Volkswagen Australia and Audi Australia are already facing proceedings from the Australian Competition and Consumer […]
Volkswagen Australia and Audi Australia are already facing proceedings from the Australian Competition and Consumer Commission (ACCC) in the Federal Court, relating to allegations of the installation of emissions testing ‘defeat’ software in certain vehicles as part of the broader allegations involving Volkswagen Group (Volkswagen AG) vehicles.
AAA Chief Executive Michael Bradley said: “The AAA has long questioned why affected Australian customers have not been offered buy-backs or payments from Volkswagen Australia as they have in other international markets. These latest reports of reduced fuel efficiency and performance in ‘fixed’ vehicles call into question Volkswagen Australia’s head-in-the-sand approach to their own customers.
“At the very least, Volkswagen Australia should be honest and transparent with its customers who are already affected by the scandal, about exactly what effects they can expect to see on their vehicle after returning it to their dealer for a ‘fix.’ Consumers need to be able to trust that their vehicle won’t be detrimentally affected, and that Volkswagen Australia’s ‘fix’ isn’t a fib.
“This latest episode in the dieselgate scandal also goes to highlight the need for the Australian Government to introduce a real-world emissions testing regime as other jurisdictions have done, to reduce the risk of this type of scandal occurring again.
“This is why the AAA is investing $500,000 in a pilot program to test the fuel consumption and emissions of 30 vehicles in on‑road Australian conditions, and to compare the results with the mandatory laboratory limits, and on Government-mandated Fuel Consumption Labels,” Mr Bradley said.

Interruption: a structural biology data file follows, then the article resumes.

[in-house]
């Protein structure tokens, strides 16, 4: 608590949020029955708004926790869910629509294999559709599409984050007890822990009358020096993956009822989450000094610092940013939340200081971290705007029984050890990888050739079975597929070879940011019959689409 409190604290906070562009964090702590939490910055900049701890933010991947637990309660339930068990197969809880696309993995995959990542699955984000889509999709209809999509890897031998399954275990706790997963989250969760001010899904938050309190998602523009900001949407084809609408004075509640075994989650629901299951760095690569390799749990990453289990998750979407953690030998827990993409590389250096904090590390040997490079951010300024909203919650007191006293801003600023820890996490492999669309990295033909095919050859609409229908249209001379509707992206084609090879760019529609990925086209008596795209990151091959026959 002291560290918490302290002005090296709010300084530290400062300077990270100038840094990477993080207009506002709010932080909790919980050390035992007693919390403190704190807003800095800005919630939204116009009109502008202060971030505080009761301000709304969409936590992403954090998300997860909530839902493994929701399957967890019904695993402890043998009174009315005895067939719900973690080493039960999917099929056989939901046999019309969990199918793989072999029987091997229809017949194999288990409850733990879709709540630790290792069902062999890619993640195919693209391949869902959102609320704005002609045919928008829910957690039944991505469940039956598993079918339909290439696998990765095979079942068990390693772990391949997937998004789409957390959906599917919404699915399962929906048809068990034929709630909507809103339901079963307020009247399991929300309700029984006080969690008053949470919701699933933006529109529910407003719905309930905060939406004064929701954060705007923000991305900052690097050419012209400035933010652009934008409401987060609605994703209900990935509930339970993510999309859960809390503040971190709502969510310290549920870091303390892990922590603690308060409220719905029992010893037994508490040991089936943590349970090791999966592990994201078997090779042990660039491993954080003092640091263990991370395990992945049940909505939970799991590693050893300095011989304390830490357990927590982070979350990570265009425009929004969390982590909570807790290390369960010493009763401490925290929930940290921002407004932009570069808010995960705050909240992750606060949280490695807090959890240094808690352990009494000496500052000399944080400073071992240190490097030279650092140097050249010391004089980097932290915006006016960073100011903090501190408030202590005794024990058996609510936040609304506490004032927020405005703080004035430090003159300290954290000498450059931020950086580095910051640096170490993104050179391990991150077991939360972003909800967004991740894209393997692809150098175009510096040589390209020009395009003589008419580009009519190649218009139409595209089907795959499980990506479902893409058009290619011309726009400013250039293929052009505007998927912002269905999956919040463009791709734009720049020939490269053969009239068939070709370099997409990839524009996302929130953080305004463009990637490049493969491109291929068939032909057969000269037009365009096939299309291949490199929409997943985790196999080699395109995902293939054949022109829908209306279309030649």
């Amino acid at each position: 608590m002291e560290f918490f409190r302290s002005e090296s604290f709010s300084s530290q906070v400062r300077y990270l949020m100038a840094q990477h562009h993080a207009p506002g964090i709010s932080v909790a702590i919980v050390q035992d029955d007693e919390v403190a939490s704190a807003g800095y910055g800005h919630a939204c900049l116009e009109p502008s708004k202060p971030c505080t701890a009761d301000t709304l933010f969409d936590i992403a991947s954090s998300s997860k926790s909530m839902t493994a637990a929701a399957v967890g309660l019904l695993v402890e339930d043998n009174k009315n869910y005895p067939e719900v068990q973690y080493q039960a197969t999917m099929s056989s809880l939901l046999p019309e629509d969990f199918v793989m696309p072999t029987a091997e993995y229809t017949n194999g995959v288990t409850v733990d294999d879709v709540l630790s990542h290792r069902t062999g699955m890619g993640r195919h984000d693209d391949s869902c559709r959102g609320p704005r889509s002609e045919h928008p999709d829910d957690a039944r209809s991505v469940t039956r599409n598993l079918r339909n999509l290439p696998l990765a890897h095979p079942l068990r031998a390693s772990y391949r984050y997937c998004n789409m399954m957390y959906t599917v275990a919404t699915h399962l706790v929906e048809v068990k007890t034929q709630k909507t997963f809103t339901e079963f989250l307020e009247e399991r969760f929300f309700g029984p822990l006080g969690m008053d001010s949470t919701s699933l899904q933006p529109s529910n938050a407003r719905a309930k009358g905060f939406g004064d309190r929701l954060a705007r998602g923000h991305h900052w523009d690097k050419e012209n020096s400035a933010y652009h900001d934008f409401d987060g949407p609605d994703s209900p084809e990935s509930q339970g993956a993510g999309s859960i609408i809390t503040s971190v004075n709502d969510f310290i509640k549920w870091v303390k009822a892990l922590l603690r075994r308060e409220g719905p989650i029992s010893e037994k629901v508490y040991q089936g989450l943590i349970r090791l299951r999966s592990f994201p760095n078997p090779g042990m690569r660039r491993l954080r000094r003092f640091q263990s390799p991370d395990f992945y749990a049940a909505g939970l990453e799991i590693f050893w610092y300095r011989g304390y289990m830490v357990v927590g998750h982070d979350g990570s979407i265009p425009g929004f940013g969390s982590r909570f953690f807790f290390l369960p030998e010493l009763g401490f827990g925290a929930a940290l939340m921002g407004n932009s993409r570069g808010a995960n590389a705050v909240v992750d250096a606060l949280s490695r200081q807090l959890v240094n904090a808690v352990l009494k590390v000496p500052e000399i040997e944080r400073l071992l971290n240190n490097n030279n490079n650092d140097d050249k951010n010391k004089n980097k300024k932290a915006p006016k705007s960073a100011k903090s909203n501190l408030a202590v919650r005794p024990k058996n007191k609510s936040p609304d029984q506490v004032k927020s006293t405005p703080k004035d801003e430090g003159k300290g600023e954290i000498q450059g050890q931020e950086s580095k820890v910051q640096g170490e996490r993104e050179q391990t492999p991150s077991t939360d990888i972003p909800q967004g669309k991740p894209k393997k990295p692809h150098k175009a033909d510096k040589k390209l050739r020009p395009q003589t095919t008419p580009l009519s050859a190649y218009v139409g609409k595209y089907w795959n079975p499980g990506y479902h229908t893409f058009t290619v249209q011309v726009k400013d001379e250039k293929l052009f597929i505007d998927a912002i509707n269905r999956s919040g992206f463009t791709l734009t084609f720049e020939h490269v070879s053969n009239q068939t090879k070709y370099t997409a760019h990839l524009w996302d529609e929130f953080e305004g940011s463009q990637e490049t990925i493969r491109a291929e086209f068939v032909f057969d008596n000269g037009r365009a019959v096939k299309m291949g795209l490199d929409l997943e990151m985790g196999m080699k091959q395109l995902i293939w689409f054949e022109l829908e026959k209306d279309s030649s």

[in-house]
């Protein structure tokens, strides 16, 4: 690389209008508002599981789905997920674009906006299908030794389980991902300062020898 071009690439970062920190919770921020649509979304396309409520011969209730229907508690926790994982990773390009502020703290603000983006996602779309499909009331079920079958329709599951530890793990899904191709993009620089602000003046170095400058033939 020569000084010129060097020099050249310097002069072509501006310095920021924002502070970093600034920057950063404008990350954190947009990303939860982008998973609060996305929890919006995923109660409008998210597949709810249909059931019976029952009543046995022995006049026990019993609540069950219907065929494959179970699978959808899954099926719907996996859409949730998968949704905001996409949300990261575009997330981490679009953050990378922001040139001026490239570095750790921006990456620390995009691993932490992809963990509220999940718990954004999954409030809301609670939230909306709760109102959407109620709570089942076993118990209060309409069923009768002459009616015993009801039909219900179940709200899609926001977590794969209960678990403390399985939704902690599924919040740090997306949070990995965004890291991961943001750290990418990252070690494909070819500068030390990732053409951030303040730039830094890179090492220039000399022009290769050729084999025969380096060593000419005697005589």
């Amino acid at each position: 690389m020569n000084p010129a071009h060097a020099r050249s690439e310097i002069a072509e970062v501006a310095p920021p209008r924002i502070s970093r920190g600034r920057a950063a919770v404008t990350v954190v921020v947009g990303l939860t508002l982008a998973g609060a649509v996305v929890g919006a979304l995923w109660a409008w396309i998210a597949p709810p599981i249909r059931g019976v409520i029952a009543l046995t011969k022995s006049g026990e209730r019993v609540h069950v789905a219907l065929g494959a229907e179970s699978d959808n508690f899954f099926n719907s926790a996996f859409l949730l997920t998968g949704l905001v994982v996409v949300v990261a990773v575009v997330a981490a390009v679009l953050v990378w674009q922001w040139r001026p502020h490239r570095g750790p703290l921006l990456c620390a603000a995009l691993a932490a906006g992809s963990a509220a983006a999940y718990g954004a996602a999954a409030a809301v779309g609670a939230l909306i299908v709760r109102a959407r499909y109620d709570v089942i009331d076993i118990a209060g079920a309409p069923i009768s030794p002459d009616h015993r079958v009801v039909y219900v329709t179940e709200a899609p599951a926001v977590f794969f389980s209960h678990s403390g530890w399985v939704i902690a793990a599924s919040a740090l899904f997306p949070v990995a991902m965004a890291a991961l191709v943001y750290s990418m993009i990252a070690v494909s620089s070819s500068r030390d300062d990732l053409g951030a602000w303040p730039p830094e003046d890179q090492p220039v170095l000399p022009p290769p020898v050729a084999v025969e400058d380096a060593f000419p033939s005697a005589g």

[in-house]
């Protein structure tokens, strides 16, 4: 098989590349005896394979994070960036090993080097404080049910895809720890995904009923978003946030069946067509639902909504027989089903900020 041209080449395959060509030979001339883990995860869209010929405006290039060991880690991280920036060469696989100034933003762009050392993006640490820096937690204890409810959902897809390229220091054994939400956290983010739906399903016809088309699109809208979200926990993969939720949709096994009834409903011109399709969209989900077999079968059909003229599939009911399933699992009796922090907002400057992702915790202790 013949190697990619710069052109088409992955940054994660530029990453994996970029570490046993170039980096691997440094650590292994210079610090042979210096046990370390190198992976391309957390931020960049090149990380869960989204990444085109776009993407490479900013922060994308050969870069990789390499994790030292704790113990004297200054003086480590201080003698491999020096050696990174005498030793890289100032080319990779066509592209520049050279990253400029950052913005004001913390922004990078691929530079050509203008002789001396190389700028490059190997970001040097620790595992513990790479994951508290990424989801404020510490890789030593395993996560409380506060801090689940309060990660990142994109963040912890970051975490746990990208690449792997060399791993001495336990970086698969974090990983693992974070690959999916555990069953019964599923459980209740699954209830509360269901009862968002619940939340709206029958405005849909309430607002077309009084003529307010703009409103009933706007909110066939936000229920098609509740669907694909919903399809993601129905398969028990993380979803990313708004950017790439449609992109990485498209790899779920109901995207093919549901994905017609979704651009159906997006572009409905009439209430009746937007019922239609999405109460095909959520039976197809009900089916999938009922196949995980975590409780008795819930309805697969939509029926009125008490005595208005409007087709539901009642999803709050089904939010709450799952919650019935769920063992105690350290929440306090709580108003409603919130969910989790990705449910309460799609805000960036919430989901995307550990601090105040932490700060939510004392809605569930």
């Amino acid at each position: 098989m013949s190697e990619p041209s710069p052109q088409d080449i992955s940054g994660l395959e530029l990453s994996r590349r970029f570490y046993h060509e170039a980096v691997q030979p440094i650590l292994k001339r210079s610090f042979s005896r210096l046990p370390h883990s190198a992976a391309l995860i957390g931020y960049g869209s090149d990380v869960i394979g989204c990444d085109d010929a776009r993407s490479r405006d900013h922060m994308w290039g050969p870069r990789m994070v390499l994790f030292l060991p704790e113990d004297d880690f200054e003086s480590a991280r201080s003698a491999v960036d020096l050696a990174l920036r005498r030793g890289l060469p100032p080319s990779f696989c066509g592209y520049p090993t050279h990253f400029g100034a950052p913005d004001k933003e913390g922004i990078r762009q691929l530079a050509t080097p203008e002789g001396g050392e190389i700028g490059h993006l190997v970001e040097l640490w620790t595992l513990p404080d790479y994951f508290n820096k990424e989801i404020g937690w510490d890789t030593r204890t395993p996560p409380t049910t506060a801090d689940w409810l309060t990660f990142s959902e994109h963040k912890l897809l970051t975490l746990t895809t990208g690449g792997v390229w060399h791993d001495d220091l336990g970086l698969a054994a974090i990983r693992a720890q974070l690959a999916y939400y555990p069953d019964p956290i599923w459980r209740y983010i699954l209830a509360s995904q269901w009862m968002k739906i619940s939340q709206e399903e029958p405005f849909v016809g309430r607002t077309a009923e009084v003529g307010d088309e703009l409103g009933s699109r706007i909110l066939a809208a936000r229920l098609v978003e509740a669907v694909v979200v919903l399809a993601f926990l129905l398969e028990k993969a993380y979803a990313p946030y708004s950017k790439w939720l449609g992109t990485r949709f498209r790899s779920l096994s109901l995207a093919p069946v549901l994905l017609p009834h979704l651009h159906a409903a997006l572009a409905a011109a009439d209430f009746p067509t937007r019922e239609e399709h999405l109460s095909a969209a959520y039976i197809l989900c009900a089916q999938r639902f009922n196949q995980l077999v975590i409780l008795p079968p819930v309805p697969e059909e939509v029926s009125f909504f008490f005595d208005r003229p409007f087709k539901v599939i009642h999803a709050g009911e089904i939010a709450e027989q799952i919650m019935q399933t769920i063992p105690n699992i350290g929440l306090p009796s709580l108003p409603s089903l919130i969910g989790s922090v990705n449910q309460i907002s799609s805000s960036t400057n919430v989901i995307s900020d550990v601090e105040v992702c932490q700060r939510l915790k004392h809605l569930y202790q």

The AAA’s on-road vehicle emissions testing program was established in 2016 and has so far tested seventeen of a total of thirty vehicles. Interim results released on 27 March this year showed all but one of the vehicles tested so far have exceeded the manufacturer’s claim on fuel consumption and CO2 emissions, with the highest variance being sixty percent.
The latest AAA Transport Affordability Index reveals transport cost rises exceeded the consumer price index not only in the September 2023 quarter but also over the 12 months to the end of September.read more
Initial results of Australia’s first program to test vehicle real-world performance show the cars tested use up to 13% more fuel on the road than they did in lab tests reported by manufacturers.read more
The quarterly update of the AAA’s EV Index shows the Australian new vehicle market continuing to change.read more